Monthly Archives: April 2015

  • The Magic of Vigoroot

    Haxnicks Garden Products can be brought online

    The Potty Gardener

    Without any April showers I hope that you are not forgetting to look after any plants in pots and making sure that they get enough water to reach their roots. Be careful not to fill your boots as I did posing for my photo! I have been told to pay particular attention to watering my recently potted herbs that are growing outside the back door in a Vigoroot herb planter. Plants in Vigoroot pots need more water to support their vigorous growth.

    According to Grandpa Haxnicks, Jack started off his beanstalk in a Vigoroot pot. Apparently the healthy strong roots and abundant growth of his beanstalk were a direct result of growing it in a pot made of a fabulous felty fabric called Vigoroot.  Hmmmm Whilst I do have my doubts about the truth of some of this tale (Grandpa Haxnicks does have a rather long nose), I do believe, as do many green fingered, (short nosed) scientists that growing plants in a pot made of a porous fabric like Vigoroot gives you stronger, healthier plants.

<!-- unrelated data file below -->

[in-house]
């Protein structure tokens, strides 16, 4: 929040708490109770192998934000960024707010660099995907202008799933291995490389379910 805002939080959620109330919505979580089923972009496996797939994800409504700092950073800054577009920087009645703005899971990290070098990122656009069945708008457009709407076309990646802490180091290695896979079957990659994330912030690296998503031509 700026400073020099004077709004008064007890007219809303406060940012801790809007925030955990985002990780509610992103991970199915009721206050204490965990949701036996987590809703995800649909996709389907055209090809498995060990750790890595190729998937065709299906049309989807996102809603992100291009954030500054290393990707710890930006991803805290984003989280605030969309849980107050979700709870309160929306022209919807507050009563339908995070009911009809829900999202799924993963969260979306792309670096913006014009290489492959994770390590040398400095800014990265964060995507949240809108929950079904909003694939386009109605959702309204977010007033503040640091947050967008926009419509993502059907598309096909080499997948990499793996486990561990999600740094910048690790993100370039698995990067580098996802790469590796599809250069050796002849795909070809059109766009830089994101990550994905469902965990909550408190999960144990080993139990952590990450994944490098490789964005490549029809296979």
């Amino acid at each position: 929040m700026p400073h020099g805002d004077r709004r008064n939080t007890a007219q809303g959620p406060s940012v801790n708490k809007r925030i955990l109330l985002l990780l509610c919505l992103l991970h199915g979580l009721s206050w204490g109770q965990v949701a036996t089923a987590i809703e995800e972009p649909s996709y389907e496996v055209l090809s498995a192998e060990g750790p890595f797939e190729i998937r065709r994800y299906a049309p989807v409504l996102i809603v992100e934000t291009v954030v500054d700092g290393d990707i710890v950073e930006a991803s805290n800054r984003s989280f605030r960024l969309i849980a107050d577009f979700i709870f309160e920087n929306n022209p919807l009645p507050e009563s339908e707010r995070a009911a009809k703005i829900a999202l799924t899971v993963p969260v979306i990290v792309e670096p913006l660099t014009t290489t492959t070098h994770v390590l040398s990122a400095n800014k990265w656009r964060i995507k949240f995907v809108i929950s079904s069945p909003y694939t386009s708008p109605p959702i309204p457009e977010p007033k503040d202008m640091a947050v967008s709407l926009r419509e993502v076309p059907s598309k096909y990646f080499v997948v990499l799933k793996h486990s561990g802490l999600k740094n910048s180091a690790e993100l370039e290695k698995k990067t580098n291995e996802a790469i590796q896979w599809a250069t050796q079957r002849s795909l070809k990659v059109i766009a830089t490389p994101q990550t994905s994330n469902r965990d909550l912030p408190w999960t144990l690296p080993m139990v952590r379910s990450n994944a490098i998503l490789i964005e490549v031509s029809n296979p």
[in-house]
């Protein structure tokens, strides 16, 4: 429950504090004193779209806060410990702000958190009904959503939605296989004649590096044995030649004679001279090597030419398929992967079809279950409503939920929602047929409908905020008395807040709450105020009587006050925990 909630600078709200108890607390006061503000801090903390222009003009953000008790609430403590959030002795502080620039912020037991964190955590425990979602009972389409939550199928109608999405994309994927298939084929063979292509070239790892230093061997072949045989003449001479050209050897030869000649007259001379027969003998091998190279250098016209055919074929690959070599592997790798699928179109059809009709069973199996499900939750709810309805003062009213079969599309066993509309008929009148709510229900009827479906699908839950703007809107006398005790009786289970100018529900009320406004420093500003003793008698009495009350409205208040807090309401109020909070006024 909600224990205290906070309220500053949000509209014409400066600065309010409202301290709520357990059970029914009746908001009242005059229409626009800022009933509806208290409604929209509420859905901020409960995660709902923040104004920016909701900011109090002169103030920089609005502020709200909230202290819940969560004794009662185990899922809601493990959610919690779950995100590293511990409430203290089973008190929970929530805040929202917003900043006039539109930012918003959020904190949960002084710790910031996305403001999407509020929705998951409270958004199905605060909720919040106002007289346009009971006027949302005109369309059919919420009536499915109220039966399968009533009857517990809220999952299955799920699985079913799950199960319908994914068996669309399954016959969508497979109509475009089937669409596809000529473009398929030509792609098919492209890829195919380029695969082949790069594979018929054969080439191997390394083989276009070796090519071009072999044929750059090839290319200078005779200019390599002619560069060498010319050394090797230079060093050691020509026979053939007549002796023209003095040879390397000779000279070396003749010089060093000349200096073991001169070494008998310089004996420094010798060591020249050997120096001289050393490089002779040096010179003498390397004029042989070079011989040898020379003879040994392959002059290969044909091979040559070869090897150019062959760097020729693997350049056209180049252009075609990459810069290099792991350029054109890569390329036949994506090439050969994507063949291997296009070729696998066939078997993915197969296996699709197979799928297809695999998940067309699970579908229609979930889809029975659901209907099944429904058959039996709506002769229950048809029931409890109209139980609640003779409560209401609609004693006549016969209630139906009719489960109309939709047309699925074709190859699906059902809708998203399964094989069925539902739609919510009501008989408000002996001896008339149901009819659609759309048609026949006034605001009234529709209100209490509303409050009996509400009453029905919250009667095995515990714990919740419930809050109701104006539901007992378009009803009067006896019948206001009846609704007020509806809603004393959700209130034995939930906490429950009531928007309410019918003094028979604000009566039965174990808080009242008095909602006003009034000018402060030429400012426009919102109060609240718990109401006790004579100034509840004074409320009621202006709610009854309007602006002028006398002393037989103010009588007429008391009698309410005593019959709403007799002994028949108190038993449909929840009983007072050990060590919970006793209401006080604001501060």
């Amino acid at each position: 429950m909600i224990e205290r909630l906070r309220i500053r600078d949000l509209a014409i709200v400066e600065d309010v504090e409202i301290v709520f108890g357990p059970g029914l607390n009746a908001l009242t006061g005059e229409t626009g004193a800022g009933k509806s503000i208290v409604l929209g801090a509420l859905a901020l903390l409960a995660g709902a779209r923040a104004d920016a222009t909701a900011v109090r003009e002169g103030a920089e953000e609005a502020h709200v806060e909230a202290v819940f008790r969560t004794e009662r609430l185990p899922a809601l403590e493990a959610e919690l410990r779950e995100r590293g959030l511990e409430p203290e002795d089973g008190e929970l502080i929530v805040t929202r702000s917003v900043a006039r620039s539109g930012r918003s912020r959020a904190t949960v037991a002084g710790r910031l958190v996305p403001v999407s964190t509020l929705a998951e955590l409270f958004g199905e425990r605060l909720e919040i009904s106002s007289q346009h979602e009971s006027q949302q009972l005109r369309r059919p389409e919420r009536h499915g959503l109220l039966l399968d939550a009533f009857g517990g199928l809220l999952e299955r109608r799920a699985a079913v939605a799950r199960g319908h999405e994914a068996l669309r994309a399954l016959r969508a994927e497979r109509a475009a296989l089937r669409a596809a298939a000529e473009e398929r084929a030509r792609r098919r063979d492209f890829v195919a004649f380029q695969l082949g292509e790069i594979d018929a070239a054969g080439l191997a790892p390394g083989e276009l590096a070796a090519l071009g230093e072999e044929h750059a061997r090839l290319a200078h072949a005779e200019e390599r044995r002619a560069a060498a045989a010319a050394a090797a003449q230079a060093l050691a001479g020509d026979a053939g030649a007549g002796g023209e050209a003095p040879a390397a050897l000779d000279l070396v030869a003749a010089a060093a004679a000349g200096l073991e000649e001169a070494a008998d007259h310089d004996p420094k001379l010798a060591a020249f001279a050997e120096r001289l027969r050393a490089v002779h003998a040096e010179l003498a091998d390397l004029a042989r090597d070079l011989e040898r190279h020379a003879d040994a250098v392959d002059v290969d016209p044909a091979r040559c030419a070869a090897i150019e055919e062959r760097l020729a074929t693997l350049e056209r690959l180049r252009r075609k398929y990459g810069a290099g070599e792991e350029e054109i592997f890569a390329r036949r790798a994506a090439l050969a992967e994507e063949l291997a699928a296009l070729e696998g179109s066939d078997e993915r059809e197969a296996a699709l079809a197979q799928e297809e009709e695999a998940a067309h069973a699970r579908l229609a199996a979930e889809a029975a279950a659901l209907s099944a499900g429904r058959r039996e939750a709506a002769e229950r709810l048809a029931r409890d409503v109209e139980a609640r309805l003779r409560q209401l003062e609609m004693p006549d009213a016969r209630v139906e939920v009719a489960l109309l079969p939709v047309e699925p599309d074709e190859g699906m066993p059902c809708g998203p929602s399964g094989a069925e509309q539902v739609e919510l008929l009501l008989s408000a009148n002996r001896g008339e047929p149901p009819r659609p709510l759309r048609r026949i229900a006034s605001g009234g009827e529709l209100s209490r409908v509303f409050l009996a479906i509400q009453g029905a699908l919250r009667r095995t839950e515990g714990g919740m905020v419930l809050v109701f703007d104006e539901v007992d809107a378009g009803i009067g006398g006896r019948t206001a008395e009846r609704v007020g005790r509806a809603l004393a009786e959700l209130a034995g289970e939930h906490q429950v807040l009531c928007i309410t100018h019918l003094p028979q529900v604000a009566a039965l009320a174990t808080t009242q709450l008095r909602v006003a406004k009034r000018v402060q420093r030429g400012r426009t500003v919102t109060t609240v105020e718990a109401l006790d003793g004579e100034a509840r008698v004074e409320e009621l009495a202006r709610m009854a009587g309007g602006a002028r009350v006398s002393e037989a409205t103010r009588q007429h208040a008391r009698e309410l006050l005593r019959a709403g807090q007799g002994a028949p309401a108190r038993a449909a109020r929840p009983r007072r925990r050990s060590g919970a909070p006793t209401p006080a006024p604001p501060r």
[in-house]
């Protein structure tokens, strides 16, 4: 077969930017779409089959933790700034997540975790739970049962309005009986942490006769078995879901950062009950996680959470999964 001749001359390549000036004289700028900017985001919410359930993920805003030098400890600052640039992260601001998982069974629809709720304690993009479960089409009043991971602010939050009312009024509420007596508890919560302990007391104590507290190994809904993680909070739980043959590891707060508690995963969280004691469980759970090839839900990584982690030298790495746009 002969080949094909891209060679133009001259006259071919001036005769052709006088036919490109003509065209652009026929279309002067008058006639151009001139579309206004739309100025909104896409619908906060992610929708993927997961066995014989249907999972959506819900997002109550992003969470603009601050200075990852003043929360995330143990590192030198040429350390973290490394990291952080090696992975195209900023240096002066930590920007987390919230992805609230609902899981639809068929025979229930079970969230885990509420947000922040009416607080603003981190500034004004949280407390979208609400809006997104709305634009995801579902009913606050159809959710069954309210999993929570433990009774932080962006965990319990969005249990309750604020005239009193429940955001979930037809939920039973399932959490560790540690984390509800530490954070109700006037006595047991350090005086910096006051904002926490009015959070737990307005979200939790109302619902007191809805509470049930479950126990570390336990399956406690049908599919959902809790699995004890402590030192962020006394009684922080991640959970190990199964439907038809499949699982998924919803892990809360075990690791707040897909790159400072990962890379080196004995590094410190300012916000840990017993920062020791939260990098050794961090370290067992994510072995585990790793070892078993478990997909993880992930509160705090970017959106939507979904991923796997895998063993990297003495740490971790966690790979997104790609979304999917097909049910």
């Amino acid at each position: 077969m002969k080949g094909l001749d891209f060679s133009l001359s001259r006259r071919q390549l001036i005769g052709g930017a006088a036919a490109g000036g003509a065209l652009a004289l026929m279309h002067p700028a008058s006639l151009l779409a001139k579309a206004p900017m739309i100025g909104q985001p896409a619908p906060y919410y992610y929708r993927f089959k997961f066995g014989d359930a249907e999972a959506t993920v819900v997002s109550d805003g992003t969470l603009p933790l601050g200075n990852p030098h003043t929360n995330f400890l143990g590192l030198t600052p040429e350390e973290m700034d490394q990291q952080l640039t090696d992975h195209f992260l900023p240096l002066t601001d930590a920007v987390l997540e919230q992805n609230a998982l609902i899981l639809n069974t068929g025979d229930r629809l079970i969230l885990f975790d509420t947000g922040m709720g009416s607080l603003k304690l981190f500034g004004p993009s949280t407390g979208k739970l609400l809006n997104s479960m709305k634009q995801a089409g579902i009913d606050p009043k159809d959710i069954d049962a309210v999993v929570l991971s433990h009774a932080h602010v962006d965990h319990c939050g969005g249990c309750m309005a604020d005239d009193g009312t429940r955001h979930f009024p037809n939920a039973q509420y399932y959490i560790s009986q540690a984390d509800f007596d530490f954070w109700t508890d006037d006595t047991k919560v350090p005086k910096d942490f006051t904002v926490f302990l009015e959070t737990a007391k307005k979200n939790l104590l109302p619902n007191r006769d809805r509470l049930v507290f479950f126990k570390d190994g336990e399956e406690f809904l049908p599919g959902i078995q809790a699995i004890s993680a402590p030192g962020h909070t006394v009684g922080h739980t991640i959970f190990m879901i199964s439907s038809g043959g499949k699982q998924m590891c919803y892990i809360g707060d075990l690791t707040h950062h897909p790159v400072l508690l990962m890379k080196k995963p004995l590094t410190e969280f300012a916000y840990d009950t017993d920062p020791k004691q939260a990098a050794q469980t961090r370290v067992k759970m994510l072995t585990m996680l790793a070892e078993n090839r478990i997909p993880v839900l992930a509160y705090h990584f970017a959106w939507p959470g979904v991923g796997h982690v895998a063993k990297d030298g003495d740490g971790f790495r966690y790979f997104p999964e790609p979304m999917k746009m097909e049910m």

Haxnicks Normal Vigoroot Plant Pot
    Haxnicks Vigoroot Plant Pot

    What happens in these pots is a process called 'air pruning'. As I understand it 'air pruning' is not, as I first suspected, the gardener's equivalent to air guitar, but rather a clever process that changes the way the roots form, giving healthier, more vigorous roots that won't grow too long or result in a 'pot bound' plant. So what you get is a larger, healthier potted plant.

    Haxnicks Vigoroot Pot

    Vigoroot Herb Planter

    Call it magic, or call it science but I thought it best to try Vigoroot for myself. I was not over keen to grow a giant bean with a resident hungry giant at the top, ( I already have enough resident hungry giants...3 teen-aged children ) and instead opted for some handy herbs to keep outside the kitchen door in a Vigoroot herb planter.